IRON ORE: 67.51s – 3.12 (December contract)
The broad selloff in oil accelerated as investors grew increasingly concerned about a surge in supplies and fears of a slowdown in global economic growth. Light sweet crude for January delivery fell 7.7% to $50.42 a barrel on the New York Mercantile Exchange. Prices notched the biggest one-day percentage decline since July 2015, and closed at the lowest level since October 2017. Brent, the global benchmark, was recently down 5.8% at $58.98 a barrel, breaking below $60 for the first time in over a year. After a rally to multi-year highs in early October that sparked predictions of $100 oil, prices have staged a sharp reversal. The vertiginous moves were sparked by a cocktail of geopolitics, weak data on the global economy and mounting supply-and-demand concerns. The market largely ignored a report from The Wall Street Journal that the global oil cartel is considering a production cut, in which Saudi Arabia would pull back on about 1 million barrels a day of overproduction. Some analysts were skeptical that such a deal would be enough to curb oversupply, particularly as U.S. production growth has exceeded expectations. Economic growth outside the U.S. has flagged, raising fears that demand for crude will also decline. The latest sign was in export dependent Germany, where a purchasing managers index hit a four-year low, well below the level economists were expecting. A trade dispute between the U.S. and China and a slew of weaker economic data also have darkened the outlook for global growth. As a result, oil watchers, including OPEC itself, have recently lowered their forecasts for crude-oil demand. On the supply side of the equation, U.S. producers have been ramping up, with output reaching record highs. U.S. oil production topped 11 million barrels a day this year, and is projected to surpass 12 million barrels daily next year, according to the Energy Information Administration. That’s led to increasing U.S. stockpiles, as crude inventories rose for the ninth week in a row in the week ended Nov. 16. Russia and Saudi Arabia are also producing at near-record pace.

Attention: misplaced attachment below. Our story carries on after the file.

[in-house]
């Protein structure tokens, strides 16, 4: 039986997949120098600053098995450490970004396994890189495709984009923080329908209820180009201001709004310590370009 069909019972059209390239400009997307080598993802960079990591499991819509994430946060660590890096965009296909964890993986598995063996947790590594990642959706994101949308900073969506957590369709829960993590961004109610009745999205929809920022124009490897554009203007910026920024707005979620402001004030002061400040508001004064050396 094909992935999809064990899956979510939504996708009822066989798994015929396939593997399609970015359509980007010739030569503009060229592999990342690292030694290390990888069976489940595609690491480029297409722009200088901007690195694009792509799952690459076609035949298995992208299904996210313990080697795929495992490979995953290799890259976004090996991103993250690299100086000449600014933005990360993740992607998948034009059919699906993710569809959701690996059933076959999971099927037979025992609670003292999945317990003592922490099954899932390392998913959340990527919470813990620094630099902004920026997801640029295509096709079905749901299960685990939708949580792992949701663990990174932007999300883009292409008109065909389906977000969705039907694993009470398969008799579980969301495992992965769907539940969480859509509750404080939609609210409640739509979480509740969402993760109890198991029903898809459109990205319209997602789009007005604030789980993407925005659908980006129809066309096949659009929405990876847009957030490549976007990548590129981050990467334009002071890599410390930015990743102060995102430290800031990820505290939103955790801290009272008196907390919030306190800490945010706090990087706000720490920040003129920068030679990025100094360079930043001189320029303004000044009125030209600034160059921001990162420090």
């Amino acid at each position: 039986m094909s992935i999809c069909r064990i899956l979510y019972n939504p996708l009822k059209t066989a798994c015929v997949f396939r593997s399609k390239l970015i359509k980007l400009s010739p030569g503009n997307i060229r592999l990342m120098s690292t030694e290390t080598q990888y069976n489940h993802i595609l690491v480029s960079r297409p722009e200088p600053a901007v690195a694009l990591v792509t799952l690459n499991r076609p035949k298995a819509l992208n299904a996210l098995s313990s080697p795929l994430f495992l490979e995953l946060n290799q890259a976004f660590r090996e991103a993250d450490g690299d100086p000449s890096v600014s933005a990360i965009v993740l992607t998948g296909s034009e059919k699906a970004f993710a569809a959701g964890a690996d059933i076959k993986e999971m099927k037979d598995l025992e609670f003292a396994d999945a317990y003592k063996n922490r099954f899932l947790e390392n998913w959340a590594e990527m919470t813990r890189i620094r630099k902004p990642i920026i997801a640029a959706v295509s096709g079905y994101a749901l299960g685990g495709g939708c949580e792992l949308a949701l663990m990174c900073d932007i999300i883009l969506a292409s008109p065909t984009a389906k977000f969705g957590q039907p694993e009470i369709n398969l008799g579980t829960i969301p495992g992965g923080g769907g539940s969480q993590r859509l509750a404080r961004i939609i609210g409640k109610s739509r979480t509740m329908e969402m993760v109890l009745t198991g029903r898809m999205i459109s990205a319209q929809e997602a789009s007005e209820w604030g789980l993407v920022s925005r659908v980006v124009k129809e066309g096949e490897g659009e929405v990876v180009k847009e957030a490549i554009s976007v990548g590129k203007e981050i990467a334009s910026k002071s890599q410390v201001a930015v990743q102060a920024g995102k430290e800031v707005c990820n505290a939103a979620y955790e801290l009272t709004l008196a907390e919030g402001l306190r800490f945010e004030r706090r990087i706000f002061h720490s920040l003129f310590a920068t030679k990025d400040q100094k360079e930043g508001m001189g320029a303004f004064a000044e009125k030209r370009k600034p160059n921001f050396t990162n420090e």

The U.S. dollar inched higher versus its main rivals, as U.S. traders returned from the Thanksgiving holiday, and investors closely tracked an intensifying decline in crude oil. The Norwegian krone led developed market losers, trading near its lowest level since May 2017, with one dollar fetching 8.5915 krone, up from 8.5349 late Thursday in New York. Canada’s dollar also weakened versus its U.S. rival, leaving the greenback to rise to C$1.3208, from C$1.3190. In emerging markets, oil-linked currencies, the Russian ruble drifted sharply down, recently at 66.224 ruble per one dollar, compared with 65.603 ruble late Thursday. The WSJ Dollar Index, which measures the U.S. currency against a basket of 16 others, gained 0.3% to 90.41. Elsewhere, European markets continued worrying about Brexit developments ahead of a key summit this weekend. The euro was down $1.1334, a five-day low, versus $1.1404 late Thursday in New York. Sterling last bought $1.2804, down from $1.2878.